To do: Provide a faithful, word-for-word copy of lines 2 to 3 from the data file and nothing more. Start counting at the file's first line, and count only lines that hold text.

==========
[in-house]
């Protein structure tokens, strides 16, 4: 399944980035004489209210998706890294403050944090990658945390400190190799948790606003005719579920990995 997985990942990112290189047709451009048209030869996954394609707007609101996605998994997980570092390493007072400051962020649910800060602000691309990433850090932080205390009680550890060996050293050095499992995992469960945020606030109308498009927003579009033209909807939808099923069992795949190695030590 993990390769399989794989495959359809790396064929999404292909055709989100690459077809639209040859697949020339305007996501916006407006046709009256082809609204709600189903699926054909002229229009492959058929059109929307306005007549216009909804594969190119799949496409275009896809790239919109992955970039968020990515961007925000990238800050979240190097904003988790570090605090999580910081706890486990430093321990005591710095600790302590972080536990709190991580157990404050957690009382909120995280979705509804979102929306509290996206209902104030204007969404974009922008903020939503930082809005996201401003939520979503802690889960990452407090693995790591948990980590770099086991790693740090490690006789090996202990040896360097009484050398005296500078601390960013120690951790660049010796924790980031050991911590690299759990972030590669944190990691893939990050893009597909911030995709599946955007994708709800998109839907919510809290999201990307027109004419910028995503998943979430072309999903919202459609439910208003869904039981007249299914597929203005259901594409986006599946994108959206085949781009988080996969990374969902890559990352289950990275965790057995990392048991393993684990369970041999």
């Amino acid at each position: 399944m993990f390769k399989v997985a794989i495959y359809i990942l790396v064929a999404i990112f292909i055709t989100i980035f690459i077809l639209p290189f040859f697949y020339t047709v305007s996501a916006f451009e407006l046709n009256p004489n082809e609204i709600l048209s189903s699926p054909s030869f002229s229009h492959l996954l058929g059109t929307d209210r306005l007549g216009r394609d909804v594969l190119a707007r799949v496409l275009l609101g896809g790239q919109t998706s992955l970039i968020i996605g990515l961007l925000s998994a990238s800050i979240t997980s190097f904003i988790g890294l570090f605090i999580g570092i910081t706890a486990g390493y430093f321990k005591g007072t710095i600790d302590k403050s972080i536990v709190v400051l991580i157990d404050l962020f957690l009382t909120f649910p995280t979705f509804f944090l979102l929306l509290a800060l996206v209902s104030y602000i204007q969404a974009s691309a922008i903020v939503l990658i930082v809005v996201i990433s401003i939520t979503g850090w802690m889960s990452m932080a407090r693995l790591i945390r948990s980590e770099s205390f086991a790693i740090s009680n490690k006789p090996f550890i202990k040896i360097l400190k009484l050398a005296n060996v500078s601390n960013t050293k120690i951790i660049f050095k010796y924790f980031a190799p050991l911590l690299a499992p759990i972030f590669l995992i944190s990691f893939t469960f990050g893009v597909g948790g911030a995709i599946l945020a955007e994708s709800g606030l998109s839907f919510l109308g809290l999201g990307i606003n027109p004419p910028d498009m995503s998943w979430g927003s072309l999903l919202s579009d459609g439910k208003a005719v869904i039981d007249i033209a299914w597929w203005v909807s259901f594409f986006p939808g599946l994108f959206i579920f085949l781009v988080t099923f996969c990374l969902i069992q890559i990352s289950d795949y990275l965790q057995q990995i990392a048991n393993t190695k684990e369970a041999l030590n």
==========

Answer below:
């Protein structure tokens, strides 16, 4: 399944980035004489209210998706890294403050944090990658945390400190190799948790606003005719579920990995 997985990942990112290189047709451009048209030869996954394609707007609101996605998994997980570092390493007072400051962020649910800060602000691309990433850090932080205390009680550890060996050293050095499992995992469960945020606030109308498009927003579009033209909807939808099923069992795949190695030590 993990390769399989794989495959359809790396064929999404292909055709989100690459077809639209040859697949020339305007996501916006407006046709009256082809609204709600189903699926054909002229229009492959058929059109929307306005007549216009909804594969190119799949496409275009896809790239919109992955970039968020990515961007925000990238800050979240190097904003988790570090605090999580910081706890486990430093321990005591710095600790302590972080536990709190991580157990404050957690009382909120995280979705509804979102929306509290996206209902104030204007969404974009922008903020939503930082809005996201401003939520979503802690889960990452407090693995790591948990980590770099086991790693740090490690006789090996202990040896360097009484050398005296500078601390960013120690951790660049010796924790980031050991911590690299759990972030590669944190990691893939990050893009597909911030995709599946955007994708709800998109839907919510809290999201990307027109004419910028995503998943979430072309999903919202459609439910208003869904039981007249299914597929203005259901594409986006599946994108959206085949781009988080996969990374969902890559990352289950990275965790057995990392048991393993684990369970041999």
């Amino acid at each position: 399944m993990f390769k399989v997985a794989i495959y359809i990942l790396v064929a999404i990112f292909i055709t989100i980035f690459i077809l639209p290189f040859f697949y020339t047709v305007s996501a916006f451009e407006l046709n009256p004489n082809e609204i709600l048209s189903s699926p054909s030869f002229s229009h492959l996954l058929g059109t929307d209210r306005l007549g216009r394609d909804v594969l190119a707007r799949v496409l275009l609101g896809g790239q919109t998706s992955l970039i968020i996605g990515l961007l925000s998994a990238s800050i979240t997980s190097f904003i988790g890294l570090f605090i999580g570092i910081t706890a486990g390493y430093f321990k005591g007072t710095i600790d302590k403050s972080i536990v709190v400051l991580i157990d404050l962020f957690l009382t909120f649910p995280t979705f509804f944090l979102l929306l509290a800060l996206v209902s104030y602000i204007q969404a974009s691309a922008i903020v939503l990658i930082v809005v996201i990433s401003i939520t979503g850090w802690m889960s990452m932080a407090r693995l790591i945390r948990s980590e770099s205390f086991a790693i740090s009680n490690k006789p090996f550890i202990k040896i360097l400190k009484l050398a005296n060996v500078s601390n960013t050293k120690i951790i660049f050095k010796y924790f980031a190799p050991l911590l690299a499992p759990i972030f590669l995992i944190s990691f893939t469960f990050g893009v597909g948790g911030a995709i599946l945020a955007e994708s709800g606030l998109s839907f919510l109308g809290l999201g990307i606003n027109p004419p910028d498009m995503s998943w979430g927003s072309l999903l919202s579009d459609g439910k208003a005719v869904i039981d007249i033209a299914w597929w203005v909807s259901f594409f986006p939808g599946l994108f959206i579920f085949l781009v988080t099923f996969c990374l969902i069992q890559i990352s289950d795949y990275l965790q057995q990995i990392a048991n393993t190695k684990e369970a041999l030590n």